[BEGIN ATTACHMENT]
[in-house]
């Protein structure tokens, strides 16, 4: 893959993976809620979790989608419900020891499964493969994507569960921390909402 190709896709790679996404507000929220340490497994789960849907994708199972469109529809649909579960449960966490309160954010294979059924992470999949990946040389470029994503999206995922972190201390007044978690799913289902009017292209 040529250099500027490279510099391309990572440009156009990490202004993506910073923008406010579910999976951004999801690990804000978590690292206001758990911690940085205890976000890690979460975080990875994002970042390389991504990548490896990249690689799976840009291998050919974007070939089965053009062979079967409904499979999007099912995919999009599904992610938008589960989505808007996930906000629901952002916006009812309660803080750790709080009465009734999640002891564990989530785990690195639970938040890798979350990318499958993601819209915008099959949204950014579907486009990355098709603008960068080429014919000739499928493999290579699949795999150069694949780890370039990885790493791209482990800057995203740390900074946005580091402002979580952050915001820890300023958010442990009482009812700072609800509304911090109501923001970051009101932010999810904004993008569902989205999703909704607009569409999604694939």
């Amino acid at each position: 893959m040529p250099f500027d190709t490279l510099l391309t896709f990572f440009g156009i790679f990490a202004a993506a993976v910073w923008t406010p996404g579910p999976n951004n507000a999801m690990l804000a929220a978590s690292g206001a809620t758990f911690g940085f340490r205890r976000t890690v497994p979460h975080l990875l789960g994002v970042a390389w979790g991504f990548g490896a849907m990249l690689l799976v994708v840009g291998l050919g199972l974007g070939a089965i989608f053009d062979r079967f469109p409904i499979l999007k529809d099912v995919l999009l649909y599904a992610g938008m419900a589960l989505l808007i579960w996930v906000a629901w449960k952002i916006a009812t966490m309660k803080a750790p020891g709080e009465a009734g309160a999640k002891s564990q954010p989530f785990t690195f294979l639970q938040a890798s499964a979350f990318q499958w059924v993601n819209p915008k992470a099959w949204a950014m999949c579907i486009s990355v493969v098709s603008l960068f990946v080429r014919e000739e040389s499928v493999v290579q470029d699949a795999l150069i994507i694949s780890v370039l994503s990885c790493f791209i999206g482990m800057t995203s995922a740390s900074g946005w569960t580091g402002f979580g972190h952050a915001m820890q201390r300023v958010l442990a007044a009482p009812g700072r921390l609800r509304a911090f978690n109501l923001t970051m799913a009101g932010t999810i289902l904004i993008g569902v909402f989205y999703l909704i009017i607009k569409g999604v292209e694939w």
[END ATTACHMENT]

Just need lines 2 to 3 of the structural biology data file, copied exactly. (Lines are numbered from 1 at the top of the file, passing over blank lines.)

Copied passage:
């Protein structure tokens, strides 16, 4: 893959993976809620979790989608419900020891499964493969994507569960921390909402 190709896709790679996404507000929220340490497994789960849907994708199972469109529809649909579960449960966490309160954010294979059924992470999949990946040389470029994503999206995922972190201390007044978690799913289902009017292209 040529250099500027490279510099391309990572440009156009990490202004993506910073923008406010579910999976951004999801690990804000978590690292206001758990911690940085205890976000890690979460975080990875994002970042390389991504990548490896990249690689799976840009291998050919974007070939089965053009062979079967409904499979999007099912995919999009599904992610938008589960989505808007996930906000629901952002916006009812309660803080750790709080009465009734999640002891564990989530785990690195639970938040890798979350990318499958993601819209915008099959949204950014579907486009990355098709603008960068080429014919000739499928493999290579699949795999150069694949780890370039990885790493791209482990800057995203740390900074946005580091402002979580952050915001820890300023958010442990009482009812700072609800509304911090109501923001970051009101932010999810904004993008569902989205999703909704607009569409999604694939």
């Amino acid at each position: 893959m040529p250099f500027d190709t490279l510099l391309t896709f990572f440009g156009i790679f990490a202004a993506a993976v910073w923008t406010p996404g579910p999976n951004n507000a999801m690990l804000a929220a978590s690292g206001a809620t758990f911690g940085f340490r205890r976000t890690v497994p979460h975080l990875l789960g994002v970042a390389w979790g991504f990548g490896a849907m990249l690689l799976v994708v840009g291998l050919g199972l974007g070939a089965i989608f053009d062979r079967f469109p409904i499979l999007k529809d099912v995919l999009l649909y599904a992610g938008m419900a589960l989505l808007i579960w996930v906000a629901w449960k952002i916006a009812t966490m309660k803080a750790p020891g709080e009465a009734g309160a999640k002891s564990q954010p989530f785990t690195f294979l639970q938040a890798s499964a979350f990318q499958w059924v993601n819209p915008k992470a099959w949204a950014m999949c579907i486009s990355v493969v098709s603008l960068f990946v080429r014919e000739e040389s499928v493999v290579q470029d699949a795999l150069i994507i694949s780890v370039l994503s990885c790493f791209i999206g482990m800057t995203s995922a740390s900074g946005w569960t580091g402002f979580g972190h952050a915001m820890q201390r300023v958010l442990a007044a009482p009812g700072r921390l609800r509304a911090f978690n109501l923001t970051m799913a009101g932010t999810i289902l904004i993008g569902v909402f989205y999703l909704i009017i607009k569409g999604v292209e694939w």